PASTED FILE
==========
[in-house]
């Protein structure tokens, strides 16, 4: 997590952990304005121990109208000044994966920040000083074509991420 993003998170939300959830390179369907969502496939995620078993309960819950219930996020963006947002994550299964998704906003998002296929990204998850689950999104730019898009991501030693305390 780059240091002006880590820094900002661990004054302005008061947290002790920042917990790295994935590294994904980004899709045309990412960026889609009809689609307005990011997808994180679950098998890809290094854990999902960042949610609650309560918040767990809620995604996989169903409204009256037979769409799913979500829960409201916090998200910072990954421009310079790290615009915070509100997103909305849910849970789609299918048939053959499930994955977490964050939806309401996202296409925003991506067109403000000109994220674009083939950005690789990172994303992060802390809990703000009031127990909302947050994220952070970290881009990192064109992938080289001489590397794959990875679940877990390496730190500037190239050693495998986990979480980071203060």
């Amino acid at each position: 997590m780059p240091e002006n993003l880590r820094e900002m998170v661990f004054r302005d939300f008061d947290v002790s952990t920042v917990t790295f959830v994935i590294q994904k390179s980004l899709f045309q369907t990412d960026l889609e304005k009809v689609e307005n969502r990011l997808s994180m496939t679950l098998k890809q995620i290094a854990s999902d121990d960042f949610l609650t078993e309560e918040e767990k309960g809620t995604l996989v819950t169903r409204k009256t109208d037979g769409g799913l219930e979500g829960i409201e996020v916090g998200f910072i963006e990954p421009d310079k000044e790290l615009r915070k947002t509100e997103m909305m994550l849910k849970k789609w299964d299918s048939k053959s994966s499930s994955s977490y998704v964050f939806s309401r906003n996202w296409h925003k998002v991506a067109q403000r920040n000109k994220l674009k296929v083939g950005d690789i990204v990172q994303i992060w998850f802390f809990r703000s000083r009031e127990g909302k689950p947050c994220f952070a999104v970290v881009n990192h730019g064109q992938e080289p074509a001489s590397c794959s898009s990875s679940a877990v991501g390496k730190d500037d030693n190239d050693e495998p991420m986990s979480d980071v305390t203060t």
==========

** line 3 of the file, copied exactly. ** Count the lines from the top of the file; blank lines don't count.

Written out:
């Amino acid at each position: 997590m780059p240091e002006n993003l880590r820094e900002m998170v661990f004054r302005d939300f008061d947290v002790s952990t920042v917990t790295f959830v994935i590294q994904k390179s980004l899709f045309q369907t990412d960026l889609e304005k009809v689609e307005n969502r990011l997808s994180m496939t679950l098998k890809q995620i290094a854990s999902d121990d960042f949610l609650t078993e309560e918040e767990k309960g809620t995604l996989v819950t169903r409204k009256t109208d037979g769409g799913l219930e979500g829960i409201e996020v916090g998200f910072i963006e990954p421009d310079k000044e790290l615009r915070k947002t509100e997103m909305m994550l849910k849970k789609w299964d299918s048939k053959s994966s499930s994955s977490y998704v964050f939806s309401r906003n996202w296409h925003k998002v991506a067109q403000r920040n000109k994220l674009k296929v083939g950005d690789i990204v990172q994303i992060w998850f802390f809990r703000s000083r009031e127990g909302k689950p947050c994220f952070a999104v970290v881009n990192h730019g064109q992938e080289p074509a001489s590397c794959s898009s990875s679940a877990v991501g390496k730190d500037d030693n190239d050693e495998p991420m986990s979480d980071v305390t203060t």